In addition to the background piece, and the story piece, there is a game mechanics piece where my jolly band of misfits and I resolve conflict and determine how chance interacts with the efforts of our protagonists. In the “tabletop role-playing game” context, I’m talking about the the game part.
We tried a few different systems before settling where we did. We looked at Slipstream, for the Savage Worlds system. We looked at Equinox / Match System. We actually tried out Rocket Age for a few sessions, but found there was a disconnect between the pulp excellence of the setting, and how effective the starting characters could be,
Which is where Fate Core (by Evil Hat Productions) comes in. Fate Core is definitely a lot more collaborative than the traditional RPG (as the gamemaster I have a plurality of discretion in the game, but not a majority), which was an is a pretty big adjustment for everyone involved. It’s also relatively setting agnostic, which means there are quite a few things tagged as “Extras” that pretty integral to *our* setting that we are left to work out the details ourselves (for better or worse, there are pretty frequent rules implementations that change how things work), such as technology, equipment, magic, wealth, and spaceships. As I said, some of the central set dressing of science-fiction.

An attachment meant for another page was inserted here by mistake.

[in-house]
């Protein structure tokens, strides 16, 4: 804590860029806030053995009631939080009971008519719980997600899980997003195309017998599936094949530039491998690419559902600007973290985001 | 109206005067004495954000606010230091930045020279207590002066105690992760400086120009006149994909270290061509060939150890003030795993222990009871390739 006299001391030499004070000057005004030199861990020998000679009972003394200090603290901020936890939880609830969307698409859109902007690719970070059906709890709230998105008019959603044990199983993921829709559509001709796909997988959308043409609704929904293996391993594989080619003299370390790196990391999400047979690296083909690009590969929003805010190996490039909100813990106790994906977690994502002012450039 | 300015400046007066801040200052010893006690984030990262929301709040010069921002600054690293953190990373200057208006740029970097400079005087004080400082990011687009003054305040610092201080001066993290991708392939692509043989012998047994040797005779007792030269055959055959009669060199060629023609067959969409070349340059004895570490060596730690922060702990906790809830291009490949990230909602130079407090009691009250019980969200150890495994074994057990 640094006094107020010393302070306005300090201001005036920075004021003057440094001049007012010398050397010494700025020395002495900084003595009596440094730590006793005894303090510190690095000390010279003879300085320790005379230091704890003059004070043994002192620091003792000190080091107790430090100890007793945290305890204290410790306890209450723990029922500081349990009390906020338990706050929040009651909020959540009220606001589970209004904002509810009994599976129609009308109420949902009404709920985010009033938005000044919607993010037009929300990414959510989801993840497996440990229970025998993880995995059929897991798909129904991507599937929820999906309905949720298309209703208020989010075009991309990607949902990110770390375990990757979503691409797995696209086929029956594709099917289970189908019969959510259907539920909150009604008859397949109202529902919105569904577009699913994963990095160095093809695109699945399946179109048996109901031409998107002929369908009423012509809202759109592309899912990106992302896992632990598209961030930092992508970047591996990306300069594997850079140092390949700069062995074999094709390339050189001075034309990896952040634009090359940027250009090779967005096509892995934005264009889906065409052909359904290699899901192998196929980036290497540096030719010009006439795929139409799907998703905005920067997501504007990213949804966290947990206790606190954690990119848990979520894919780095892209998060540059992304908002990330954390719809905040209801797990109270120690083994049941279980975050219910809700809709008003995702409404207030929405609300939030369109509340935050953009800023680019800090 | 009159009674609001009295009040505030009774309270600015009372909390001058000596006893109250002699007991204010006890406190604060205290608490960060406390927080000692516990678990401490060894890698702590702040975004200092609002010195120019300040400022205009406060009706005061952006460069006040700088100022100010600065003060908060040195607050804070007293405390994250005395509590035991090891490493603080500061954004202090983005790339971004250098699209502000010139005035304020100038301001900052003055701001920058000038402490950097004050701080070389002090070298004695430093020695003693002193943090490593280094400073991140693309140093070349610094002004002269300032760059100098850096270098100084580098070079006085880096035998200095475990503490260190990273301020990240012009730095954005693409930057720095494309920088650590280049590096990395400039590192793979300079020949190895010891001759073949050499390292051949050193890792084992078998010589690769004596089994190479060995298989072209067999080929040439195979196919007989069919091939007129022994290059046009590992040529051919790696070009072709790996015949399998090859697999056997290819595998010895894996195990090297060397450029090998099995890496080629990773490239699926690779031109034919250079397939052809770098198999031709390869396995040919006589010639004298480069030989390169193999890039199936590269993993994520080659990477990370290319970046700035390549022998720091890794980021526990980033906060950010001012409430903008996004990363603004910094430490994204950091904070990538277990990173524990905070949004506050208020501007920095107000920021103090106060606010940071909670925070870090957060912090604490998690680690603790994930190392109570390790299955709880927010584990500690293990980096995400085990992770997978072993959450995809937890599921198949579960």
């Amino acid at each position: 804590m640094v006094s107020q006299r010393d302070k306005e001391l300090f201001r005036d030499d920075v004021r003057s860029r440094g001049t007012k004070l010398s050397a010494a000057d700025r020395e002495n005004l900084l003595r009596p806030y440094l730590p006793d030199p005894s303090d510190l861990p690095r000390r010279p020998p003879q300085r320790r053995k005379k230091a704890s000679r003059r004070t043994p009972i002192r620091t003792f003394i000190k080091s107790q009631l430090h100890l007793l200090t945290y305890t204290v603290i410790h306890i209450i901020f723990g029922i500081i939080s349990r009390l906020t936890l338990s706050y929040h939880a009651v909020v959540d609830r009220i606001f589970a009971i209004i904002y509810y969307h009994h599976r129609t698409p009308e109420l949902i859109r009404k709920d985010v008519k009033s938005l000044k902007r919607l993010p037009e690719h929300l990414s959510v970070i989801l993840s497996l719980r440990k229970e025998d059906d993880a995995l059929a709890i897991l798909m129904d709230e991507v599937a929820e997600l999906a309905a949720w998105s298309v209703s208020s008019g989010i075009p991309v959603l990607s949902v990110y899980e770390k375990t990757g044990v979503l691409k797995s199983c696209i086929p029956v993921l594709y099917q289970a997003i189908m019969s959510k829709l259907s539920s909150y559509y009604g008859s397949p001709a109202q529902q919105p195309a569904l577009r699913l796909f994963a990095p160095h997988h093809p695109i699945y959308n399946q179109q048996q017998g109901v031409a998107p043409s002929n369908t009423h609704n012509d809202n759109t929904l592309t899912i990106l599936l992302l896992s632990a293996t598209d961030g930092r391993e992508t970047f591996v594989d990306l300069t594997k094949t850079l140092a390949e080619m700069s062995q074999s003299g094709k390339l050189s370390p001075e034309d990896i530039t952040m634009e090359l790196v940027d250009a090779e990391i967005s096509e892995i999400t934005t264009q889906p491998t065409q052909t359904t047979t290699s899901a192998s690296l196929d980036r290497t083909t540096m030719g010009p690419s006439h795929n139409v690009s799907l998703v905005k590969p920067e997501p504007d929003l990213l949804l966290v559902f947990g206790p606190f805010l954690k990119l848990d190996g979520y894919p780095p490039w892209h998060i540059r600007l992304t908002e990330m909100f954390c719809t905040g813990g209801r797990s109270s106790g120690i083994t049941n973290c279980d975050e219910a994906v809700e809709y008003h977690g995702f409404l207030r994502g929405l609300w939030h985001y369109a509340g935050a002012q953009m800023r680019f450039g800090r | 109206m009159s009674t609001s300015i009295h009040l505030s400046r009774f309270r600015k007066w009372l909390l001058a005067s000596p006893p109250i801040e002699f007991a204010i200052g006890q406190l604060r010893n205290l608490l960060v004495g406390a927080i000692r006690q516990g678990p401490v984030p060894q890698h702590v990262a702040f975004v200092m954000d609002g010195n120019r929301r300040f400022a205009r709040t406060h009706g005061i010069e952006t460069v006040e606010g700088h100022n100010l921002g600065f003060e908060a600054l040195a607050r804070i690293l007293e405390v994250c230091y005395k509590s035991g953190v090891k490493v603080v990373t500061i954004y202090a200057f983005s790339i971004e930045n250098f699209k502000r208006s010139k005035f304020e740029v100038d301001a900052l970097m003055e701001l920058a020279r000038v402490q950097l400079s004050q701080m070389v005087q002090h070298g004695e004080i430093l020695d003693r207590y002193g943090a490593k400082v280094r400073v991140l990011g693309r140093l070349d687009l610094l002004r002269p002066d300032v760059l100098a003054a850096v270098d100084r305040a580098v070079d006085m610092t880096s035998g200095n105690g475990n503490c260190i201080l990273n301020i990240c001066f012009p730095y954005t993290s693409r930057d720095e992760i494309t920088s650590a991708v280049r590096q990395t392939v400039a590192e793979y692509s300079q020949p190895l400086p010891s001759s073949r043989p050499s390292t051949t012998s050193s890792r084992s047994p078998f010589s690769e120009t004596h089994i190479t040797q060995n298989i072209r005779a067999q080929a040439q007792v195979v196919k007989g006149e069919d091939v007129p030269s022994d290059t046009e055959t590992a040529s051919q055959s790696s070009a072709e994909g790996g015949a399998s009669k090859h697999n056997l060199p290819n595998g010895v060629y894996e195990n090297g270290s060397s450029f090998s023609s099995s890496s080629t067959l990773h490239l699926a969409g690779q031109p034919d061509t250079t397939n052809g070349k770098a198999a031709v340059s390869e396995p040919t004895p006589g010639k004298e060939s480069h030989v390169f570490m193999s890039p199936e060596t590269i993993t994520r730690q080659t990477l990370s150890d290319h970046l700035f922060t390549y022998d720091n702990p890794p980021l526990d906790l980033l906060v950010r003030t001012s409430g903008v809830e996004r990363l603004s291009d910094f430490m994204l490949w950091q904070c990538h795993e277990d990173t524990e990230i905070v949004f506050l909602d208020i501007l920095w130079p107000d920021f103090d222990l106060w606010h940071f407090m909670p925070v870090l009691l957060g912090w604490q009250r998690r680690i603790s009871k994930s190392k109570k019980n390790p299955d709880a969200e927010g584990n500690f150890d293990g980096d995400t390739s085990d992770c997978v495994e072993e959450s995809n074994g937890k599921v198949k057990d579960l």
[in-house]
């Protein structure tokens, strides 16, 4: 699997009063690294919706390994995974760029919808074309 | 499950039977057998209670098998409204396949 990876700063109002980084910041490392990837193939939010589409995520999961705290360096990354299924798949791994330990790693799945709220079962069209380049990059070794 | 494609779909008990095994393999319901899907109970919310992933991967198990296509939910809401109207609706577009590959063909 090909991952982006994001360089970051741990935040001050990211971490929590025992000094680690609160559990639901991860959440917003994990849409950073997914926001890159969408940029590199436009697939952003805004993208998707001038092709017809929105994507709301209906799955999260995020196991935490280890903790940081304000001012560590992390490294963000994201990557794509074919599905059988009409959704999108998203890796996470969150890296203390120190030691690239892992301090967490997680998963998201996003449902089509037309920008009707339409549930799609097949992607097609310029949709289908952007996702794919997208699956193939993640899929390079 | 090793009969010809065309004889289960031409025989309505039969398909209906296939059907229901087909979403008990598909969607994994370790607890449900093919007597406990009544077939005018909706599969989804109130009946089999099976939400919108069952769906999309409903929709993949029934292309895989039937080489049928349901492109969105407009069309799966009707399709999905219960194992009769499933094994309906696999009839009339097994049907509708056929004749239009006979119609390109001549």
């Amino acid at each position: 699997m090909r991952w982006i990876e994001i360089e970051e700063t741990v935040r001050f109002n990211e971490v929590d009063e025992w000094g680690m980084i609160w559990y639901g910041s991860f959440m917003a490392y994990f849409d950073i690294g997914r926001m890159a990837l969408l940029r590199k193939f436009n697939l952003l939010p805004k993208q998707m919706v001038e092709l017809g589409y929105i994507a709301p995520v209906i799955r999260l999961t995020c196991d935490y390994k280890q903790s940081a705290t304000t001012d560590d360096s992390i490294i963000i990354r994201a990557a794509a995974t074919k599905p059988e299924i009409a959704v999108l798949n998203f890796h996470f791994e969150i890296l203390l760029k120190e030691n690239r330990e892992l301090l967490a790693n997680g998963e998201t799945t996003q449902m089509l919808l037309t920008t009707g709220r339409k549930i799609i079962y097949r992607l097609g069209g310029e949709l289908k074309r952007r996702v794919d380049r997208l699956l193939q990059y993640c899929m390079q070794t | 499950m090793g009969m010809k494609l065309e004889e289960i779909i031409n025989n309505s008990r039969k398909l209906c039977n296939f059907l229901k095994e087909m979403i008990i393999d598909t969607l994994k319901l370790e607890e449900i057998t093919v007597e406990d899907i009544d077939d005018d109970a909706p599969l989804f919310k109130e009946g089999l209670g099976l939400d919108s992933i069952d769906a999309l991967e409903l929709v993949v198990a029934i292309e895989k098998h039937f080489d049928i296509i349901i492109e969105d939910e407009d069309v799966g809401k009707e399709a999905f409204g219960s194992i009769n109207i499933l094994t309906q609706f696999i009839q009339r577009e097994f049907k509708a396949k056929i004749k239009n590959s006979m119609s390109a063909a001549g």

But there is a sentence in the “What Makes a Good Fate Game” that a) really sold me on trying the system, and b) turns out to be practically true in a way that enables success to build upon itself. Specifically, “Whether you’re talking about fantasy, science fiction, superheroes, or gritty cop shows, Fate works best when you use it to tell stories about people who are proactive, competent, and dramatic.”
And that’s the state we aspire to.